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Carbon Sequestration: The Benefits of Less Carbon Dioxide

Let's uncover the fascinating truth behind lumber harvesting and its impact on CO2 emissions reduction. Read along and explore the carbon sequestration benefits of sustainable lumber and its role in mitigating climate change.

Combating climate change should be a top priority in every industry moving forward. Luckily, many have already started making pledges and implementing those changes. While these endeavors are necessary, they sometimes just aren’t enough. There’s just something missing.

So what is that missing piece in the climate change puzzle? Wood lumber.

Lumber is the only building material that can effectively change the course of climate change as we know it. And that change comes through a process known as carbon sequestration. Carbon sequestration works by removing carbon from our environment. Through it, we can start to see a reversal of some of the most harrowing effects of climate change.

In this article, we’ll explain what carbon dioxide is, why it’s harmful, how carbon sequestration works, and how we can start to enact genuine change. We’ll also discuss how Lumber Plus is doing its part to combat harmful CO2 emissions.

How Carbon Dioxide Threatens Our Globe

Rising smoke, divided skyline: industrial emissions cast shadow on sustainable horizons. Photo:Pixabay/@Kanenori

Carbon dioxide is one of the greatest contributors to climate change as one of the primary greenhouse gasses. 

Greenhouse gasses trap heat in the Earth’s atmosphere by creating holes in the Earth’s protective Ozone layer. Many of the effects of climate change can be attributed to these greenhouse gasses. Some other greenhouse gasses include methane, nitrous oxide, and water vapor.

Since the Industrial Revolution, carbon dioxide levels have skyrocketed, releasing large quantities of greenhouse gasses into the atmosphere. As of now, carbon dioxide levels are at an all-time high. 

Carbon dioxide poses a number of threats to our globe, such as:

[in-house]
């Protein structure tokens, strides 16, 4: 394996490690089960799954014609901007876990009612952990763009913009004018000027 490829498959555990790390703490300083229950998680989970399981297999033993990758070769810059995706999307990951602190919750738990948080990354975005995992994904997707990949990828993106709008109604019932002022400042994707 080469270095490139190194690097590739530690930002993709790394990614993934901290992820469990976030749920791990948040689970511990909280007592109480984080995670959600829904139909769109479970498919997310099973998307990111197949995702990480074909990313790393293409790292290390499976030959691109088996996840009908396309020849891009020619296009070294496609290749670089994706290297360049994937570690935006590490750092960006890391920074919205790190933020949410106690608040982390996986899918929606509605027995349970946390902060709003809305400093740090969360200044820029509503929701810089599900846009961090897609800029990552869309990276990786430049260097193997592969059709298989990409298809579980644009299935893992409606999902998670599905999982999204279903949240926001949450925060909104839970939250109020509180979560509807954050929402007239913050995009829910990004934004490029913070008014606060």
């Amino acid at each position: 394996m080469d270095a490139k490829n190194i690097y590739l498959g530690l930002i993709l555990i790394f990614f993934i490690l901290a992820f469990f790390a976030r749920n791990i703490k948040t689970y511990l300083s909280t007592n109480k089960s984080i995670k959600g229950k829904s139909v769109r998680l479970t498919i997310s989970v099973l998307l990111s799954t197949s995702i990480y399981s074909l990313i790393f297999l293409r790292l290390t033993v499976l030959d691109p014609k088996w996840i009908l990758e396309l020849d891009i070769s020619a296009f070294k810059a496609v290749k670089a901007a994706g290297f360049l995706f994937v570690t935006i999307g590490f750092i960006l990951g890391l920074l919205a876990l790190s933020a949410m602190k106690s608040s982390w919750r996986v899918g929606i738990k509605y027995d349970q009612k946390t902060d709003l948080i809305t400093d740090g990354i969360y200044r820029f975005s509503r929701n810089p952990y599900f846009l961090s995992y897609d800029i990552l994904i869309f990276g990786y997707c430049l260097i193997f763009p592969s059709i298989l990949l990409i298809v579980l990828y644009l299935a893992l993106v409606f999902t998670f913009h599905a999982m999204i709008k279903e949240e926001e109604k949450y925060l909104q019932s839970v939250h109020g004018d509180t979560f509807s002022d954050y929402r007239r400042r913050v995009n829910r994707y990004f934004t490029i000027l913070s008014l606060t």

• Increased smog and pollution
  • Increased potential for intense precipitation like hurricanes or large storms
  • Reduced crop yields
  • More forest fires
  • Extreme heat, and subsequent extreme weather events

What Produces Carbon Dioxide?

There are a number of contributors to harmful CO2 emissions. In fact, CO2 is produced naturally and is important to our ecosystem. However, as with anything, high concentrations of the gas are dangerous. 

Striking difference: a well-managed forest, untouched after harvesting, vs. deforestation for cattle growth.

Common sources of carbon dioxide include:

  • Burning of fossil fuels by power plants
  • Large-scale deforestation caused by cattle growth and agriculture
  • Electricity and heat
  • Cars, planes, busses, and other forms of transportation
  • Harmful or unsustainable industrial processes
  • Building industry – materials manufacture

Without proper action, industrialization will continue to affect our world and the things that live in it. Reducing carbon emissions is where we start to reverse this damage. 

How Does Lumber Play a Role in Combating Greenhouse Gases?

Believe it or not, wood is the only building material that we can effectively use to reduce carbon in our environment.

The sole function of trees is to absorb CO2 and distribute oxygen back into the atmosphere. Whenever a tree dies or reaches its peak in lifespan, it slowly releases CO2 back into the environment. Similar to pruning a bush, our suppliers enter the forest and carefully identify these older, dying trees—these are the ones they harvest. Ensuring that only dying trees, which would release CO2 if left unchecked, are removed from the forest.